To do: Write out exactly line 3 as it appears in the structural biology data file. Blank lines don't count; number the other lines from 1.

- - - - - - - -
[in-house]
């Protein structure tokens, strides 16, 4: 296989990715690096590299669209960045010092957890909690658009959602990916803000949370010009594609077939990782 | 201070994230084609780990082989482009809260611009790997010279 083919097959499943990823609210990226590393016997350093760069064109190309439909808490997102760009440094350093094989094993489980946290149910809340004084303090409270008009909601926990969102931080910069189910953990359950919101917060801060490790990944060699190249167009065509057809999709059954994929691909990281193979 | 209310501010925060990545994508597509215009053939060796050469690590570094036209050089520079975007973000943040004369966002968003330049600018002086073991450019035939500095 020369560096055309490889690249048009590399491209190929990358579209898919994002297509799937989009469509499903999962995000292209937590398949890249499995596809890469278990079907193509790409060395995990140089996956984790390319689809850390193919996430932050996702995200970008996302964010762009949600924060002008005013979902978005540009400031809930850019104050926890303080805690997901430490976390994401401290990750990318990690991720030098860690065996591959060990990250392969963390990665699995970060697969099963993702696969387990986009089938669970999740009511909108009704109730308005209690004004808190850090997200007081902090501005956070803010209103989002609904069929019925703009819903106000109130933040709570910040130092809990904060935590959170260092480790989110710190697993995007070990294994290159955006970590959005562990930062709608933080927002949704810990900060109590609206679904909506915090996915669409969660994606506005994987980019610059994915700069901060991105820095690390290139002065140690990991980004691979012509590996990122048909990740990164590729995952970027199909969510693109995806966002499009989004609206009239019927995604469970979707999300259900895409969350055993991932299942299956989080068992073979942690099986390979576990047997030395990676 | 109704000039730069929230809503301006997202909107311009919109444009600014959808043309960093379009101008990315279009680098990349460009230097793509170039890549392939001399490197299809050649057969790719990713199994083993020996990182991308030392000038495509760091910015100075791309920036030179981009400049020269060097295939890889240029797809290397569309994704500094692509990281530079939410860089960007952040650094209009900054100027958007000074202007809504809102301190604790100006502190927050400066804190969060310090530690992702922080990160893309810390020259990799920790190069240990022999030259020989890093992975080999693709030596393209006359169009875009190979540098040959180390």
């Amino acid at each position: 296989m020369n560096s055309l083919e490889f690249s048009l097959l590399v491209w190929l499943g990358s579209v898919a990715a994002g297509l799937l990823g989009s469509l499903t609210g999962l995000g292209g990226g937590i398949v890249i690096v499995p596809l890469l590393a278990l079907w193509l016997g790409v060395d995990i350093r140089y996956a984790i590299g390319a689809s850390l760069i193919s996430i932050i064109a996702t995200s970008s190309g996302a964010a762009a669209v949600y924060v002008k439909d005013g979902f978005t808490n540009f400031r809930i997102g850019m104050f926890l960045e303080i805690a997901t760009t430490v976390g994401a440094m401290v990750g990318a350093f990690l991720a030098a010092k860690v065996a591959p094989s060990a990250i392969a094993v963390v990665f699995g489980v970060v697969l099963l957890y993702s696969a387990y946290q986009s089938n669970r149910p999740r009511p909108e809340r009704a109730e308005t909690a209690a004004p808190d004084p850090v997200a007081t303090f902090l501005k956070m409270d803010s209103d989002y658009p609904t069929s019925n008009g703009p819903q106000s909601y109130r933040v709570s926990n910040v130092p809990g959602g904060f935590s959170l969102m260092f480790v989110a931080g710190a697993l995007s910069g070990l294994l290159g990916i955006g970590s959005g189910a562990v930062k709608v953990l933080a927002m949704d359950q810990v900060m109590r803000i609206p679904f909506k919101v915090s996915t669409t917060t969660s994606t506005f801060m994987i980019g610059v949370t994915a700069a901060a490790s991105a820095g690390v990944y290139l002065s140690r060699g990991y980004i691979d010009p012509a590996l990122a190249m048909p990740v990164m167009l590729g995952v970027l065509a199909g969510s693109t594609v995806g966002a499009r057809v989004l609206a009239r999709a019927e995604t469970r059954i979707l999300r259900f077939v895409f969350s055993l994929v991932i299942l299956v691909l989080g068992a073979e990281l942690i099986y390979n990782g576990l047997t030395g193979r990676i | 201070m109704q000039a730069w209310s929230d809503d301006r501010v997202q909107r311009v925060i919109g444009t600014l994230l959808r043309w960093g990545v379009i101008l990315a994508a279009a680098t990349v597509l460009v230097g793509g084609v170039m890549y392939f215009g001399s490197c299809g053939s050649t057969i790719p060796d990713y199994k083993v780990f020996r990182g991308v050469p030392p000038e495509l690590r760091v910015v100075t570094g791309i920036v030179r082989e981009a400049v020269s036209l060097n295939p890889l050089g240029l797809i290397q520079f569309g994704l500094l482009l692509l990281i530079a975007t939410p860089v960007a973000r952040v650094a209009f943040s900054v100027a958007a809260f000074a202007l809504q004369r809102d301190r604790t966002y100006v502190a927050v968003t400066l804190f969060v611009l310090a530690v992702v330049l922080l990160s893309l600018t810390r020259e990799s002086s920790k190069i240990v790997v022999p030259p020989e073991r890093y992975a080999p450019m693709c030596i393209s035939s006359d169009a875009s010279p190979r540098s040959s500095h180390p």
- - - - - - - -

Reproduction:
């Amino acid at each position: 296989m020369n560096s055309l083919e490889f690249s048009l097959l590399v491209w190929l499943g990358s579209v898919a990715a994002g297509l799937l990823g989009s469509l499903t609210g999962l995000g292209g990226g937590i398949v890249i690096v499995p596809l890469l590393a278990l079907w193509l016997g790409v060395d995990i350093r140089y996956a984790i590299g390319a689809s850390l760069i193919s996430i932050i064109a996702t995200s970008s190309g996302a964010a762009a669209v949600y924060v002008k439909d005013g979902f978005t808490n540009f400031r809930i997102g850019m104050f926890l960045e303080i805690a997901t760009t430490v976390g994401a440094m401290v990750g990318a350093f990690l991720a030098a010092k860690v065996a591959p094989s060990a990250i392969a094993v963390v990665f699995g489980v970060v697969l099963l957890y993702s696969a387990y946290q986009s089938n669970r149910p999740r009511p909108e809340r009704a109730e308005t909690a209690a004004p808190d004084p850090v997200a007081t303090f902090l501005k956070m409270d803010s209103d989002y658009p609904t069929s019925n008009g703009p819903q106000s909601y109130r933040v709570s926990n910040v130092p809990g959602g904060f935590s959170l969102m260092f480790v989110a931080g710190a697993l995007s910069g070990l294994l290159g990916i955006g970590s959005g189910a562990v930062k709608v953990l933080a927002m949704d359950q810990v900060m109590r803000i609206p679904f909506k919101v915090s996915t669409t917060t969660s994606t506005f801060m994987i980019g610059v949370t994915a700069a901060a490790s991105a820095g690390v990944y290139l002065s140690r060699g990991y980004i691979d010009p012509a590996l990122a190249m048909p990740v990164m167009l590729g995952v970027l065509a199909g969510s693109t594609v995806g966002a499009r057809v989004l609206a009239r999709a019927e995604t469970r059954i979707l999300r259900f077939v895409f969350s055993l994929v991932i299942l299956v691909l989080g068992a073979e990281l942690i099986y390979n990782g576990l047997t030395g193979r990676i | 201070m109704q000039a730069w209310s929230d809503d301006r501010v997202q909107r311009v925060i919109g444009t600014l994230l959808r043309w960093g990545v379009i101008l990315a994508a279009a680098t990349v597509l460009v230097g793509g084609v170039m890549y392939f215009g001399s490197c299809g053939s050649t057969i790719p060796d990713y199994k083993v780990f020996r990182g991308v050469p030392p000038e495509l690590r760091v910015v100075t570094g791309i920036v030179r082989e981009a400049v020269s036209l060097n295939p890889l050089g240029l797809i290397q520079f569309g994704l500094l482009l692509l990281i530079a975007t939410p860089v960007a973000r952040v650094a209009f943040s900054v100027a958007a809260f000074a202007l809504q004369r809102d301190r604790t966002y100006v502190a927050v968003t400066l804190f969060v611009l310090a530690v992702v330049l922080l990160s893309l600018t810390r020259e990799s002086s920790k190069i240990v790997v022999p030259p020989e073991r890093y992975a080999p450019m693709c030596i393209s035939s006359d169009a875009s010279p190979r540098s040959s500095h180390p």